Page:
Antarctic birds: Snowy Sheathbill

During the breeding season, penguin colonies start to colour red or pinkish. Reason for this is the large amount of penguin poo that is deposited during the season, which is red or pinkish due to their diet of krill (poo of fish-eating penguins is much more greenish). This is also the reason penguin colonies are kind of smelly.

Snowy Sheathbills in a dirty Gentoo Penguin colony.

As a part of this krill is not fully digested yet, there is still nutrition in it. So, bring in the Snowy Sheathbill, the garbagemen of the penguin colonies. Snowy Sheathbills love to eat krill, just like almost anybody else on Antarctica, but they’re not really built to go into the water and catch it themselves. So they wait for the penguins to get it for them and feed on the leftovers. They are often seen picking up penguin poo, but of course, prefer fresh krill. They sometimes manage to get some by pecking a penguin chick that is just about to be fed by its parent. The chick reacts, and the krill is spilt on the ground where the sheathbill can eat it.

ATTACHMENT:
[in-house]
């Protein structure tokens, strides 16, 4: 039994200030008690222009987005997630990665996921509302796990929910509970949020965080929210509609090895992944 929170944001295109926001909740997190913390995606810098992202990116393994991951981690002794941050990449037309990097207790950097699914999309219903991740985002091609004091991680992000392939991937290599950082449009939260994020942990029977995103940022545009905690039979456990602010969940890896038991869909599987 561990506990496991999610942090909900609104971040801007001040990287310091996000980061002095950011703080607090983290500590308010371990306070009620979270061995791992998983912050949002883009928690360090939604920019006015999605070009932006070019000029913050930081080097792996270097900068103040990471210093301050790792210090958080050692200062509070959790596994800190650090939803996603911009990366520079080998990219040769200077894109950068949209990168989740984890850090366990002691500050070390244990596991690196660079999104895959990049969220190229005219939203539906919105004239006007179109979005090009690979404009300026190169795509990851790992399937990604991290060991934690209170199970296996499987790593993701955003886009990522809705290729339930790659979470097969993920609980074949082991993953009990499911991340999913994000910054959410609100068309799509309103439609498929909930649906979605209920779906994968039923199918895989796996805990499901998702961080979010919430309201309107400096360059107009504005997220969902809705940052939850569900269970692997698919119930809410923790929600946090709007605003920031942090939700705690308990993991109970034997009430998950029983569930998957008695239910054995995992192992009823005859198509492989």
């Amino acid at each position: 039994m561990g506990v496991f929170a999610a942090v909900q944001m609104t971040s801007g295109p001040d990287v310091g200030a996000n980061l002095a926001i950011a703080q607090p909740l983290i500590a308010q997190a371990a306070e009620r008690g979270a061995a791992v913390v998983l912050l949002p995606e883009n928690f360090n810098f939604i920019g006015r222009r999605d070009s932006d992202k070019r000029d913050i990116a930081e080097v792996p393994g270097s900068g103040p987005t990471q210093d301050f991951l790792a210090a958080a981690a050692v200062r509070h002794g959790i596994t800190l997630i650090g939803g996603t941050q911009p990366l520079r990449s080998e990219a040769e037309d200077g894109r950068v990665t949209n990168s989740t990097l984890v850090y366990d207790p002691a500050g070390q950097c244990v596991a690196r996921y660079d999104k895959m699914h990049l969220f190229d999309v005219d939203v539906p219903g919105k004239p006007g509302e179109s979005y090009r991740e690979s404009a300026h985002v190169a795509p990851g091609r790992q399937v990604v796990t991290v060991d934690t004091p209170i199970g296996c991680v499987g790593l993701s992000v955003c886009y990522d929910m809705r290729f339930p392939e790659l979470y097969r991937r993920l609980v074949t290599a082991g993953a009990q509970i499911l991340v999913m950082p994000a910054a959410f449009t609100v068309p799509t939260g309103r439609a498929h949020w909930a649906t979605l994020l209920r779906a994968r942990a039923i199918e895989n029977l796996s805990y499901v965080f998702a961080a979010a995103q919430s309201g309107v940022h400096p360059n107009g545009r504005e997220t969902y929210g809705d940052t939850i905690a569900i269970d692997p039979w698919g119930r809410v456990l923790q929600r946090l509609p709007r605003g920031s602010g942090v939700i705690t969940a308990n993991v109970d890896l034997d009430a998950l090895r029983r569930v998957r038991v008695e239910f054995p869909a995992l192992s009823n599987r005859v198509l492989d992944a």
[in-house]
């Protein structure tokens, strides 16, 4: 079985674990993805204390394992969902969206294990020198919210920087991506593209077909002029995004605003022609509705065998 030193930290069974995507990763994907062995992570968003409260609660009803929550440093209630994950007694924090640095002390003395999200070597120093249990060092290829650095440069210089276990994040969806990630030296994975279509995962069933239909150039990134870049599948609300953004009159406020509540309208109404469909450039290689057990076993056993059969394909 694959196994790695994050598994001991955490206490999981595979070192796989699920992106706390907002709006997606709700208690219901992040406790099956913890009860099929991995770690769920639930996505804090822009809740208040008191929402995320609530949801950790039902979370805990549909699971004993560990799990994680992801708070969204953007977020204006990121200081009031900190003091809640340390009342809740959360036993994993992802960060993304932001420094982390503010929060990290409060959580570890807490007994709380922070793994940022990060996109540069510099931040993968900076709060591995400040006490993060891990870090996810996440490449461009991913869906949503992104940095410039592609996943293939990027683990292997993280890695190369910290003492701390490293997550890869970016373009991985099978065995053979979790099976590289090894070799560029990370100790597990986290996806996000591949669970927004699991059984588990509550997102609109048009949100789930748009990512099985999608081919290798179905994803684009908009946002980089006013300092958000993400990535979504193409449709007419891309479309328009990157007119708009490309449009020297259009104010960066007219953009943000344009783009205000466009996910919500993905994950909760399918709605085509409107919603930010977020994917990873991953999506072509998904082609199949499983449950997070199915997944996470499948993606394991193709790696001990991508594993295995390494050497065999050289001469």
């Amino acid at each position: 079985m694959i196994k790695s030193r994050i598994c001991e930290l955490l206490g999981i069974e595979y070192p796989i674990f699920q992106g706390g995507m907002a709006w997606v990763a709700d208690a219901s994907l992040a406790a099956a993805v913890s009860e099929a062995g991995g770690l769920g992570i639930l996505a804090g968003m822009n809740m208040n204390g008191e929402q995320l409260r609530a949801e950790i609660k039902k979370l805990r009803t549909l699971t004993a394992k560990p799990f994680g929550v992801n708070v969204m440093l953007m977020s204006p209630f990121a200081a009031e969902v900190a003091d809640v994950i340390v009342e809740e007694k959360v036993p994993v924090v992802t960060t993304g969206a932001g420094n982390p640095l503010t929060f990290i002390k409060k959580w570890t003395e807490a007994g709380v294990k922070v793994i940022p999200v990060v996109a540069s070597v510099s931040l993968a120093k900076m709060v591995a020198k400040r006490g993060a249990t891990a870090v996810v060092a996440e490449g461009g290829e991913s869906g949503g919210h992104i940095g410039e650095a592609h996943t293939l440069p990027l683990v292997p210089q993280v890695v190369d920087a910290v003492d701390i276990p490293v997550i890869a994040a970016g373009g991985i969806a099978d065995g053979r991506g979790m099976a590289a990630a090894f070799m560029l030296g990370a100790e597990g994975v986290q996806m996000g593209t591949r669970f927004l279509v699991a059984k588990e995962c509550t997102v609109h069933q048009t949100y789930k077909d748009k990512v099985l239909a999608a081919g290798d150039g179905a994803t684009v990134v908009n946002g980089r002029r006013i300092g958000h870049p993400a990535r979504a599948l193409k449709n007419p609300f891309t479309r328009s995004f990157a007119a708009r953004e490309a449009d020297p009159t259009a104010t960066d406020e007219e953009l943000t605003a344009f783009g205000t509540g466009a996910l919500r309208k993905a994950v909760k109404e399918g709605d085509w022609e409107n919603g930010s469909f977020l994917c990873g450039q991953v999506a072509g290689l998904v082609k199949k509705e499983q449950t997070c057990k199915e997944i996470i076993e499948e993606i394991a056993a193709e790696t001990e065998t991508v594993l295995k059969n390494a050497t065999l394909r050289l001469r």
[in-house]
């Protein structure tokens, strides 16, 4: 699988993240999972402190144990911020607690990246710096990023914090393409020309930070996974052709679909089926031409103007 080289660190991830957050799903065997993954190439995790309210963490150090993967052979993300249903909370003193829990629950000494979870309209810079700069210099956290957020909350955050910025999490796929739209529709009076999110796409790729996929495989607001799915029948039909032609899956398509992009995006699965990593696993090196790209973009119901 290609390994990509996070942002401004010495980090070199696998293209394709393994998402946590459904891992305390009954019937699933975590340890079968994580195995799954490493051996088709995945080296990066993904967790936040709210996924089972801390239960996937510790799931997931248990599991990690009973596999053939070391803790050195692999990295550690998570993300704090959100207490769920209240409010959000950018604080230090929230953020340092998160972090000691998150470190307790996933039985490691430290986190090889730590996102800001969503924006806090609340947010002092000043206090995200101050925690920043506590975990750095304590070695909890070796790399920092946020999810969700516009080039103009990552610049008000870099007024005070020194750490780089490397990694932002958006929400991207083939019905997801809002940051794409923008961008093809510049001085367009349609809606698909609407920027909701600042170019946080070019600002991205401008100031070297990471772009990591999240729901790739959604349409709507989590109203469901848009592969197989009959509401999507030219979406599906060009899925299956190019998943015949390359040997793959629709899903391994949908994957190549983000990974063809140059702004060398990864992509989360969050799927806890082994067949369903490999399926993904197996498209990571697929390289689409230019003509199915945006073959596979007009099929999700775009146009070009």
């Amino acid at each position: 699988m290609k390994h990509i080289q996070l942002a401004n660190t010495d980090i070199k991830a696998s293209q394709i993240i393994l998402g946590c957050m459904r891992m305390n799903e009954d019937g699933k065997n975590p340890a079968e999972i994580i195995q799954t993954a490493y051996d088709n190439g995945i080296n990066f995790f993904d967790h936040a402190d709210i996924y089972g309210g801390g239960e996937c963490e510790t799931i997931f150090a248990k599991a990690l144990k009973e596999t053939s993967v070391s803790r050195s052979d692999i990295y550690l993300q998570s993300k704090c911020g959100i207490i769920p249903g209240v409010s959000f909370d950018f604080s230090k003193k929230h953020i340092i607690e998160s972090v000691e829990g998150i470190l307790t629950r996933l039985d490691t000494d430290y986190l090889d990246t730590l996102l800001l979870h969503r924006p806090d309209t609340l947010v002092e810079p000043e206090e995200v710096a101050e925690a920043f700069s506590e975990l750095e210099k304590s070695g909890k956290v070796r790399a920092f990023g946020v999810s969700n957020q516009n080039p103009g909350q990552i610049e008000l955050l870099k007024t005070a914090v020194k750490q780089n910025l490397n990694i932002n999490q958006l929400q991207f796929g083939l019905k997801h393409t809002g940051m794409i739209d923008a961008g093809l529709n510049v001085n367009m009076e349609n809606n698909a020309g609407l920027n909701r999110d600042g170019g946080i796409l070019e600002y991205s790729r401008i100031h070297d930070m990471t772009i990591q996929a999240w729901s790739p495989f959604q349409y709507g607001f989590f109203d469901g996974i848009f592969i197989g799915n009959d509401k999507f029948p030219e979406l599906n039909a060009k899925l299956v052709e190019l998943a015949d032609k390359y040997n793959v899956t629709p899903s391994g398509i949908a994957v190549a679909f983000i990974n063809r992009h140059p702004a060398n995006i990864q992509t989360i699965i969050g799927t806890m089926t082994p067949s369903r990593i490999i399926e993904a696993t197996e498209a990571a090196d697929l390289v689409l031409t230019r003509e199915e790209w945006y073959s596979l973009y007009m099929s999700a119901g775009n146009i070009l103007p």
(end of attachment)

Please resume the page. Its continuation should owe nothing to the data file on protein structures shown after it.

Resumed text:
A bath is often welcome when you surround yourself with penguin poo

Despite their chicken-like appearance (the Dutch name translates to ‘South Polar Chicken’), they do migrate. One doesn’t want to spend the winter in Antarctica, of course. They do migrate to Patagonia and the Falklands, where they spent the winter.

Adult Snowy Sheathbill
Juvenile Snowy Sheathbill

They usually lay 2-3 eggs which are incubated for around one month. The chicks (who look even more ugly as their parents) fledge another two months later. They are typically not shy at all to humans, often pecking in bags, loose items of clothing, boots or even in fingers or other body parts given the opportunity. They also regularly land on the ship while we’re somewhere close to a penguin colony.

Snowy Sheathbill at a Chinstrap Penguin colony

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